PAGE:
The subject came up in a meeting as a result of a query about a recent Joint Commission sentinel event alert presenting 11 tenets of a culture of safety, and ways managers can implement them.

 “The Joint Commission sentinel event alert was not a surprise,” said Rusty Holman, M.D., chief medical officer for the rural-focused LifePoint. “The Joint Commission has been very focused on helping organizations facilitate and promote quality and safety, and in particular focusing on leadership.”

LifePoint, based in Brentwood, Tenn., has been consciously working to regularly strengthen its culture of safety and doing so in a systematic fashion, meaning it’s not as touchy-feely or personality driven as one might think.

“We have found the most progressive health care organizations regard culture as something that you define and that you can measure, and that you can also manage,” Holman said. “We don’t want to leave it [culture] to chance, and we don’t want it to evolve on its own.”

As a result, LifePoint conducts a survey of its 72 hospitals every 18 months — the quickest it can do so — seeking out stories of how safety can be improved. The surveys are used to help unearth problems and figure out ways to fix them.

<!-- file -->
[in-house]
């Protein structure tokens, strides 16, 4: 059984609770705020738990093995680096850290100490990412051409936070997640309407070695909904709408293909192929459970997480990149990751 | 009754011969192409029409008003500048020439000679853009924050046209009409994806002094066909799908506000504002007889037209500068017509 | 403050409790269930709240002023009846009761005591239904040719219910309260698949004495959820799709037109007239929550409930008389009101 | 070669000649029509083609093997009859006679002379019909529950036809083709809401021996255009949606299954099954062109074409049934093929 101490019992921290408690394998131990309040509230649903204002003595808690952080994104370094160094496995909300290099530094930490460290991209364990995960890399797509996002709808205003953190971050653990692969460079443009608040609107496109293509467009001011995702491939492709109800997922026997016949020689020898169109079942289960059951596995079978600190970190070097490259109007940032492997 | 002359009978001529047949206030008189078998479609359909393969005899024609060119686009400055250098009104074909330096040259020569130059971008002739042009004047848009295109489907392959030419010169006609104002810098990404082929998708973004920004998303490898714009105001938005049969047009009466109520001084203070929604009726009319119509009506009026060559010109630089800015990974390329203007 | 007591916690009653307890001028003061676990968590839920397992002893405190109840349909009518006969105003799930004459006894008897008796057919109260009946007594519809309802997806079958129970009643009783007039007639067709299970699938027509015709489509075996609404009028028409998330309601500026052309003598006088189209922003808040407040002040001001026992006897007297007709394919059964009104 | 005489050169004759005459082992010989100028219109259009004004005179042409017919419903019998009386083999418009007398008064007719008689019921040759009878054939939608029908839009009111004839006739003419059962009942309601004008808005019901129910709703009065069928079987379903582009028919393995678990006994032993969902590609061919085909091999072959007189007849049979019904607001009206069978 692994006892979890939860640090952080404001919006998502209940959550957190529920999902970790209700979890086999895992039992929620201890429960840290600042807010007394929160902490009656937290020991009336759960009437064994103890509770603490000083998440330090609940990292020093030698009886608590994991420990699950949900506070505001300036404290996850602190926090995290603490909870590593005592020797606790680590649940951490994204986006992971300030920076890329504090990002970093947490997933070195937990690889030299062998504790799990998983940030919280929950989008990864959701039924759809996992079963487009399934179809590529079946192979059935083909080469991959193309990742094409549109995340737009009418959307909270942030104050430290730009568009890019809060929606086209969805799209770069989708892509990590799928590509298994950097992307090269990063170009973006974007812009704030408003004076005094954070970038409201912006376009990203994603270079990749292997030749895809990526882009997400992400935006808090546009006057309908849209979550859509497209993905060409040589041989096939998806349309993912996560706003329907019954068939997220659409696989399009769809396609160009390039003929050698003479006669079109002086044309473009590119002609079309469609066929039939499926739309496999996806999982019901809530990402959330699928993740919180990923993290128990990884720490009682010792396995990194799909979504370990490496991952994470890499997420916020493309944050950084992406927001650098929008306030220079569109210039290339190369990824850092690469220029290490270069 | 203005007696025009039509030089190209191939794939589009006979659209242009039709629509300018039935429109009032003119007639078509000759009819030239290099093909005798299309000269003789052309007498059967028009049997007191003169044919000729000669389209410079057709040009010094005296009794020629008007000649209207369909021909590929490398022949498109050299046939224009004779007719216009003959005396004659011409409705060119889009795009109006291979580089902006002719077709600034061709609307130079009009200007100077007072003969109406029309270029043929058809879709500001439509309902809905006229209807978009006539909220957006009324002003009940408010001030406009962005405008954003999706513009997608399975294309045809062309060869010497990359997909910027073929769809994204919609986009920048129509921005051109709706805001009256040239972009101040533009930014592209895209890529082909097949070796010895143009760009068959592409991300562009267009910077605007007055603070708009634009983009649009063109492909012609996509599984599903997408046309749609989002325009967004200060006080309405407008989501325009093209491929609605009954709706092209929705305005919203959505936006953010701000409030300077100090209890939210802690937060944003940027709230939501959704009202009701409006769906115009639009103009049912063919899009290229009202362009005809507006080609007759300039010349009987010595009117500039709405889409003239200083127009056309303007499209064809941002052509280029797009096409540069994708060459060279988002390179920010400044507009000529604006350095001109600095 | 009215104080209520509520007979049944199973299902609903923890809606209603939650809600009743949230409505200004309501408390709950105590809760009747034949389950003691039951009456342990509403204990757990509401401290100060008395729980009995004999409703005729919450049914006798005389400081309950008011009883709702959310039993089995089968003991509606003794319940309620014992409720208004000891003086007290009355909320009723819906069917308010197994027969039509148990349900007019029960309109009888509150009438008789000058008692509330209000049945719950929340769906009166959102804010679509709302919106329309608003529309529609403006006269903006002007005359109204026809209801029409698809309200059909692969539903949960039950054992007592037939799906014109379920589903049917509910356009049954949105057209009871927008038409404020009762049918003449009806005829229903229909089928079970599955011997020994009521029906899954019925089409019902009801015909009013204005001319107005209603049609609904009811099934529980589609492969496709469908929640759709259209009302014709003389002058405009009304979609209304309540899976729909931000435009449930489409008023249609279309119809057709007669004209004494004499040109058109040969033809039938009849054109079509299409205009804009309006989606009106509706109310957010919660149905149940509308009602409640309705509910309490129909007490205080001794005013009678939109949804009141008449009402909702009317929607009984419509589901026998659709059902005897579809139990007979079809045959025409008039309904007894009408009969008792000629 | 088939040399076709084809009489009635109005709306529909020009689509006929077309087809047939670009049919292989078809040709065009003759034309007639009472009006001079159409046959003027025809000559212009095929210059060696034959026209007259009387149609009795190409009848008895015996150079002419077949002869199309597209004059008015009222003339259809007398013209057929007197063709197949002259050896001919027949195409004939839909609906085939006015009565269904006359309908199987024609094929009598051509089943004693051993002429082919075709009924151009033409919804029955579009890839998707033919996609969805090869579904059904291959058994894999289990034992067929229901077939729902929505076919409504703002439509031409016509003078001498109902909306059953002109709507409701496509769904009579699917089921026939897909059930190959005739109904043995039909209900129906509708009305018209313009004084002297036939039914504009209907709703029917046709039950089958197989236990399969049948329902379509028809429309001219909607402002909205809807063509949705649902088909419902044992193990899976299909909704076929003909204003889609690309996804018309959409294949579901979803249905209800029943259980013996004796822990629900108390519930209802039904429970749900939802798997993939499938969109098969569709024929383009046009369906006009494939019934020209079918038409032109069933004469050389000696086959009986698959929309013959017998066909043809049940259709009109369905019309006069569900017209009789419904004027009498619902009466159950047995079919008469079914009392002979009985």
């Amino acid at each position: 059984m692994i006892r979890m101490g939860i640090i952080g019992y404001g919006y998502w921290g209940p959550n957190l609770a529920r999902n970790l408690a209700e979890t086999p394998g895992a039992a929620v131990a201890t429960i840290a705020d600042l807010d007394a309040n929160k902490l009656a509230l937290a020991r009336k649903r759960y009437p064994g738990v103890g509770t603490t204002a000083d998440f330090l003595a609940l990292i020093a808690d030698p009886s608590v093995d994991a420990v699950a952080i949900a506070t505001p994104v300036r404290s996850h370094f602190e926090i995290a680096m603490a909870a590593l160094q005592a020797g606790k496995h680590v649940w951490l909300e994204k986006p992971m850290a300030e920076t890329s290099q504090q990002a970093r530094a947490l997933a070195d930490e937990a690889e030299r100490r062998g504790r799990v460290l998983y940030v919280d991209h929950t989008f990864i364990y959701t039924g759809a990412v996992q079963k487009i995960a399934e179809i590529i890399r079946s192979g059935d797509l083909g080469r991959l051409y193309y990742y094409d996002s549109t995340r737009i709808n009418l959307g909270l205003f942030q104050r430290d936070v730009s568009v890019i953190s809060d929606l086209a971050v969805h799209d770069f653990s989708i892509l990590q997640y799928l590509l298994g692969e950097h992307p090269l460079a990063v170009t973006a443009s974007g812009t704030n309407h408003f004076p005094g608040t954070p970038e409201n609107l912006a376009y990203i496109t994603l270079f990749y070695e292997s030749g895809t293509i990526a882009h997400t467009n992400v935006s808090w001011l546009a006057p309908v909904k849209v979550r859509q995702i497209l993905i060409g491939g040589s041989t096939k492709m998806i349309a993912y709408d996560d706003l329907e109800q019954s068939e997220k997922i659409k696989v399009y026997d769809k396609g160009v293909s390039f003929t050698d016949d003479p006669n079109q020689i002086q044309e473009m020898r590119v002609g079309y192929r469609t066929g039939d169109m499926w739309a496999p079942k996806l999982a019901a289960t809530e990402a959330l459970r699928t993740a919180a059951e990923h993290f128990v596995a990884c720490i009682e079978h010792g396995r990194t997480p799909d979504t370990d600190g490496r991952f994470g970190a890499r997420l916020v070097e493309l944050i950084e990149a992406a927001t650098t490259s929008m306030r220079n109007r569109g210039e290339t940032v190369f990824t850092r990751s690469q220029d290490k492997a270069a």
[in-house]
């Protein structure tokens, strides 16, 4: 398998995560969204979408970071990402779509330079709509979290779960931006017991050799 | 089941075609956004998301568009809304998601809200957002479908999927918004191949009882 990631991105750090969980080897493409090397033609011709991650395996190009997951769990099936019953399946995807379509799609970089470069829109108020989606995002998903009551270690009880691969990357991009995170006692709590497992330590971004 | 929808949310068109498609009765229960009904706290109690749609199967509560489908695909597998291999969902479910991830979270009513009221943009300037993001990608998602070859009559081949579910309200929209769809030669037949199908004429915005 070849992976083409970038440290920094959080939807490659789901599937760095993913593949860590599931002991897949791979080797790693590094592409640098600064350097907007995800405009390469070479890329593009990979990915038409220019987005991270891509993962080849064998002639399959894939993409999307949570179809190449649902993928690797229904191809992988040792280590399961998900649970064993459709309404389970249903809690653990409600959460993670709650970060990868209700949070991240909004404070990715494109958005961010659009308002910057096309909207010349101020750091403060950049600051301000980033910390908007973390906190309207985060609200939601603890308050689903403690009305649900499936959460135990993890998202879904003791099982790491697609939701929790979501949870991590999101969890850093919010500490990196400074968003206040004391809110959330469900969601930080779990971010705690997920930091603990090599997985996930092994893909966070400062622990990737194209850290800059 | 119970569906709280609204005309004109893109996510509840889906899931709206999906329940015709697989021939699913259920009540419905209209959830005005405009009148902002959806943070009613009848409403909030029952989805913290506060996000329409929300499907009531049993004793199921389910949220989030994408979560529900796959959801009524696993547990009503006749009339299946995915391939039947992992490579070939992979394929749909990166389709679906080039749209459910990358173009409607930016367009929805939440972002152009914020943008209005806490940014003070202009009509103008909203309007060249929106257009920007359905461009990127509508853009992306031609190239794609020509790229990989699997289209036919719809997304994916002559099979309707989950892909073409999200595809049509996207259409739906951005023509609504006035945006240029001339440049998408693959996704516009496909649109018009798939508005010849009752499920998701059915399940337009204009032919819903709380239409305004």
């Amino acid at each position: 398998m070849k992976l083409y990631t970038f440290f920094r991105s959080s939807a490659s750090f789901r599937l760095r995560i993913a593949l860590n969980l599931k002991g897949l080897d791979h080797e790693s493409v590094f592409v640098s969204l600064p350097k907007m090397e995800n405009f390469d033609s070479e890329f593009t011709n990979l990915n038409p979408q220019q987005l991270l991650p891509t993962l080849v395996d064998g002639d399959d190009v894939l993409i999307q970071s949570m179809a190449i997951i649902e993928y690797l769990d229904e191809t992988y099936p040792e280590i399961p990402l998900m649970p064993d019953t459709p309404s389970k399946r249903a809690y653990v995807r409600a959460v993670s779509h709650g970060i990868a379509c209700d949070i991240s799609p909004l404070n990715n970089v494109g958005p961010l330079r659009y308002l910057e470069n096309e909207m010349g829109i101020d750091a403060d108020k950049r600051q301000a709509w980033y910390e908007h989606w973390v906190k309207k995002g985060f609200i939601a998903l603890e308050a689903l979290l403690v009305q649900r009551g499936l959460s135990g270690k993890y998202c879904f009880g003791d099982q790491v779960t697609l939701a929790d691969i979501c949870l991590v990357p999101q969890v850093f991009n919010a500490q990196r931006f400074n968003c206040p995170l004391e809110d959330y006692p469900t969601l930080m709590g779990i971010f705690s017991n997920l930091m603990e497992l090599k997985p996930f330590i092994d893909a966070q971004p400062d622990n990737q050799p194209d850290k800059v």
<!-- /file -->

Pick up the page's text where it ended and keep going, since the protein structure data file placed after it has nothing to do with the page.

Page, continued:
Holman says it is a tough-to-manage process, because asking about a problem might create more problems if nothing is done to correct it. Moreover, within a hospital, culture might vary widely, meaning the issues raised might require a different response from department to department.

LifePoint built its focus on leadership and culture as part of its Hospital Engagement Network overseen by the Centers for Medicare & Medicaid Services.

The HEN program also proved to be successful for the American Hospital Association, which currently is involved in a follow-up quality improvement vehicle  called a Hospital Improvement and Innovation Network.

LifePoint created three pillars of patient safety as a result of its HEN, one focused on leadership in the hospital and on the board, one on culture and a third one on process improvement.

“We wrap it all together by making sure that everything we do is patient-centered,” Holman said. Much of that work is by bringing patients and their families into the hospital to help.

“We have a very significant set of means by which we engage the patient’s voice and the family’s voice, not only in their own care but the design of care itself,” Holman says.

“That has been very, very successful for us as well.”